When I go to the Amish store about once a month, I stock up on cheese because their prices are so cheap and I don't go out that way very often. The last two times I was there, the smiling cashier said, "you must eat a lot of cheese." Well, yes, but I was going to freeze most of the stack she was commenting on. Next time, I'll take note of the total poundage, For the Record.
Shredded cheese works best for freezing, because blocks of cheese will get a bit crumbly. However, I usually freeze blocks because that's what we use (I often will used sliced mozzarella on pizza, not shredded, because it's less of a mess).
The photo is of a block of Muenster at $2.35 a pound and some Swiss for about $4 a pound. I also usually get organic local raw milk cheese for $5-6 a pound. I've never seen better prices on cheese!
Genevieve enjoyed her hand-me-down flannel nightie from friend Leah so much this winter, that I realized she would probably like summer nighties and that said nighties would be a snap to sew. Yup. There are going to be three - this one finished, another one cut out, and a third of such wonderful fabric that I'm not starting it until I have learned enough by making the first two.
The pattern and polka dots come from a dear older lady who is giving me her stash as she sorts through it - I'll have to tell you that story some time.
The neckline gave me fits and I actually cut out a second bodice and started over because the first one was so crappy (experienced friend Rebecca says it was poorly written for shoddy construction - I felt better).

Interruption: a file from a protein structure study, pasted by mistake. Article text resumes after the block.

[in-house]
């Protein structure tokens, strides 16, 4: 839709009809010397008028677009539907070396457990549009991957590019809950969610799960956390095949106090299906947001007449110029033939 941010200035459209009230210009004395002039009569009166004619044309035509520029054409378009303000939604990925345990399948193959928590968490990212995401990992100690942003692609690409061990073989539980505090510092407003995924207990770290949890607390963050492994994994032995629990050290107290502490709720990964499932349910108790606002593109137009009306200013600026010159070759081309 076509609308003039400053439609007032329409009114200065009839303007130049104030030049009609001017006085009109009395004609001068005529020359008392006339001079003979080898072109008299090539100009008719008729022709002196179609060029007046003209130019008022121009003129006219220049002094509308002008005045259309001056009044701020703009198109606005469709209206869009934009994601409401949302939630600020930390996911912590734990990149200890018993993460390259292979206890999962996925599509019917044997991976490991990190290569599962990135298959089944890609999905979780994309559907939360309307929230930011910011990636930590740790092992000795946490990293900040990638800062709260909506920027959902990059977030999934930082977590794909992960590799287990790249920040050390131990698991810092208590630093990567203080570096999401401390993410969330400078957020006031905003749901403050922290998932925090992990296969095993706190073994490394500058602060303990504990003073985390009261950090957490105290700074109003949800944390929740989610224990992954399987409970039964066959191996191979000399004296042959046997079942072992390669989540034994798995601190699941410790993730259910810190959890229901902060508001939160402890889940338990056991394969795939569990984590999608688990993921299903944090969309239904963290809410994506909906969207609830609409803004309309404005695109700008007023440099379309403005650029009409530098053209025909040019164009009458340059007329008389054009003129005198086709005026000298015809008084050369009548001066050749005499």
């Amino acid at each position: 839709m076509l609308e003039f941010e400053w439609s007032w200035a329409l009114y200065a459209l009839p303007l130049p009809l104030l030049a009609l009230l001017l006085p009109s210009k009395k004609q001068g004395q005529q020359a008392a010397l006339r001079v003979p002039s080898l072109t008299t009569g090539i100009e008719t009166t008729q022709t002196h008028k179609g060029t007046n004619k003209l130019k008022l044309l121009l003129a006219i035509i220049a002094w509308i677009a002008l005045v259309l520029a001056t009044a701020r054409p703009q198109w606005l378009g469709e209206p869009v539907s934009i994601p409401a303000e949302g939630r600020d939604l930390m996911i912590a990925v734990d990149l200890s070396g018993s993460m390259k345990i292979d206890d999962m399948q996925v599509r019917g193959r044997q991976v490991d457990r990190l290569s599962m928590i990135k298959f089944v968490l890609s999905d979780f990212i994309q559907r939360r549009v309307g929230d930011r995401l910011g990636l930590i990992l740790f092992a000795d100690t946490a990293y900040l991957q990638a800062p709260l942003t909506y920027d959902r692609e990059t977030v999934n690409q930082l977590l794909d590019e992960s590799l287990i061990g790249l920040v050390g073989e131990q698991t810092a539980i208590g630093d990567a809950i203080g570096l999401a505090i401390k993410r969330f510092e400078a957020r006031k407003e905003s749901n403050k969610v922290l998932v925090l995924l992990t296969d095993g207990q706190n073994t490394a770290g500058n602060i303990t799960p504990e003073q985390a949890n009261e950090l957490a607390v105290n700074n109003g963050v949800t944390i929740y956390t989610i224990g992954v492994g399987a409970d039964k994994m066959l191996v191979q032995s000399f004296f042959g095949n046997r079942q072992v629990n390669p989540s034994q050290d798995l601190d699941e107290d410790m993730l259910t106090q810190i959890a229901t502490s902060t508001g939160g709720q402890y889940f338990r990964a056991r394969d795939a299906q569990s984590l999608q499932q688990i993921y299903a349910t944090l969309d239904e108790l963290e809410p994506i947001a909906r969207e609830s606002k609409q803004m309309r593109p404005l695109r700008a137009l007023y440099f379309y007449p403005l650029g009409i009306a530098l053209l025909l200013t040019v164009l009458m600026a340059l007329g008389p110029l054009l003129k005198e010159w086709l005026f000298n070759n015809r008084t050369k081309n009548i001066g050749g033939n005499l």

When I asked Genevieve if she would model the nightie, she was eager to cooperate and full of poses. I pretended that this was perfectly normal. (Aunt Maggie, do you recognize the pink bear you gave to Genevieve when she was born? She named "him" Joey, and she chose him for the photo shoot.)
See the yellow button? All that pink and white was sweet, if a bit too boring for me.
Thanks to my friend with the stash, the cost of this nightie to me was less than $.20 (smidge of interfacing, one vintage button, thread).
I am a wife and mother of two. I am a stay-at-home mom, part time cookbook editor, a Mennonite, and a city dweller. I like to make things (see the blog categories below). This blog is a record of what I make and the ways I try to be thrifty. Welcome!
"Thrift is the really romantic thing; economy is more romantic than extravagance...thrift is poetic because it is creative; waste is unpoetic because it is waste...if a man could undertake to make use of all the things in his dustbin, he would be a broader genius than Shakespeare."